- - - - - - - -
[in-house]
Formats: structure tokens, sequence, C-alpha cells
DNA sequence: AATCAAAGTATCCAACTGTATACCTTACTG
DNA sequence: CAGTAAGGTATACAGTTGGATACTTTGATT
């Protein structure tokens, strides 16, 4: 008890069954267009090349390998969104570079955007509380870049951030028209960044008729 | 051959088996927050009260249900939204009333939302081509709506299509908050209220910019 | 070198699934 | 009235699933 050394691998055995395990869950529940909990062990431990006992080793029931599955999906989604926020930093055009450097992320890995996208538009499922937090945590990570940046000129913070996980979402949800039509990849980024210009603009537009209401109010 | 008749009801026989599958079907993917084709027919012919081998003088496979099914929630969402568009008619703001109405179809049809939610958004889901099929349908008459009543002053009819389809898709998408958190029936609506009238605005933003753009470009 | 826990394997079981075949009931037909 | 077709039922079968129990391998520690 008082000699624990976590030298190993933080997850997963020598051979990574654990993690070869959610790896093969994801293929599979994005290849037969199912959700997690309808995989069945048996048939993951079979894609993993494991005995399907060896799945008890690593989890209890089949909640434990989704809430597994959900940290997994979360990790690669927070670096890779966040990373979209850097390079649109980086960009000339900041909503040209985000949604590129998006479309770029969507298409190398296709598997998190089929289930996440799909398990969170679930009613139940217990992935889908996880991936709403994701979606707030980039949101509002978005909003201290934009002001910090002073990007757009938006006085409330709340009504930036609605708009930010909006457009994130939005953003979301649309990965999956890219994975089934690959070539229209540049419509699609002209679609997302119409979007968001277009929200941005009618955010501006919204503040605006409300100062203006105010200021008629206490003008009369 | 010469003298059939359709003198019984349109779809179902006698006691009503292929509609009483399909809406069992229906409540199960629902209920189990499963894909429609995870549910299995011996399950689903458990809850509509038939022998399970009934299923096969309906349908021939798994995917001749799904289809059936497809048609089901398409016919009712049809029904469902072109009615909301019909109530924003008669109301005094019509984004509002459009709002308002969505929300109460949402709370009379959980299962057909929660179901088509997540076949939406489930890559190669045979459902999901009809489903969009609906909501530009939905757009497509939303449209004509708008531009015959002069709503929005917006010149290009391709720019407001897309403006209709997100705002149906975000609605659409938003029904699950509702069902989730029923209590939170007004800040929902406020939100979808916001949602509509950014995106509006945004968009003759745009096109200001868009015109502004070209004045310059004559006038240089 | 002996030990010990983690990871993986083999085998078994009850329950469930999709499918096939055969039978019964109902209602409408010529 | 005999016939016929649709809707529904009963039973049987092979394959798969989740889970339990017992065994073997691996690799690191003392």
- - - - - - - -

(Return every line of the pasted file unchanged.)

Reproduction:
[in-house]
Formats: structure tokens, sequence, C-alpha cells
DNA sequence: AATCAAAGTATCCAACTGTATACCTTACTG
DNA sequence: CAGTAAGGTATACAGTTGGATACTTTGATT
């Protein structure tokens, strides 16, 4: 008890069954267009090349390998969104570079955007509380870049951030028209960044008729 | 051959088996927050009260249900939204009333939302081509709506299509908050209220910019 | 070198699934 | 009235699933 050394691998055995395990869950529940909990062990431990006992080793029931599955999906989604926020930093055009450097992320890995996208538009499922937090945590990570940046000129913070996980979402949800039509990849980024210009603009537009209401109010 | 008749009801026989599958079907993917084709027919012919081998003088496979099914929630969402568009008619703001109405179809049809939610958004889901099929349908008459009543002053009819389809898709998408958190029936609506009238605005933003753009470009 | 826990394997079981075949009931037909 | 077709039922079968129990391998520690 008082000699624990976590030298190993933080997850997963020598051979990574654990993690070869959610790896093969994801293929599979994005290849037969199912959700997690309808995989069945048996048939993951079979894609993993494991005995399907060896799945008890690593989890209890089949909640434990989704809430597994959900940290997994979360990790690669927070670096890779966040990373979209850097390079649109980086960009000339900041909503040209985000949604590129998006479309770029969507298409190398296709598997998190089929289930996440799909398990969170679930009613139940217990992935889908996880991936709403994701979606707030980039949101509002978005909003201290934009002001910090002073990007757009938006006085409330709340009504930036609605708009930010909006457009994130939005953003979301649309990965999956890219994975089934690959070539229209540049419509699609002209679609997302119409979007968001277009929200941005009618955010501006919204503040605006409300100062203006105010200021008629206490003008009369 | 010469003298059939359709003198019984349109779809179902006698006691009503292929509609009483399909809406069992229906409540199960629902209920189990499963894909429609995870549910299995011996399950689903458990809850509509038939022998399970009934299923096969309906349908021939798994995917001749799904289809059936497809048609089901398409016919009712049809029904469902072109009615909301019909109530924003008669109301005094019509984004509002459009709002308002969505929300109460949402709370009379959980299962057909929660179901088509997540076949939406489930890559190669045979459902999901009809489903969009609906909501530009939905757009497509939303449209004509708008531009015959002069709503929005917006010149290009391709720019407001897309403006209709997100705002149906975000609605659409938003029904699950509702069902989730029923209590939170007004800040929902406020939100979808916001949602509509950014995106509006945004968009003759745009096109200001868009015109502004070209004045310059004559006038240089 | 002996030990010990983690990871993986083999085998078994009850329950469930999709499918096939055969039978019964109902209602409408010529 | 005999016939016929649709809707529904009963039973049987092979394959798969989740889970339990017992065994073997691996690799690191003392």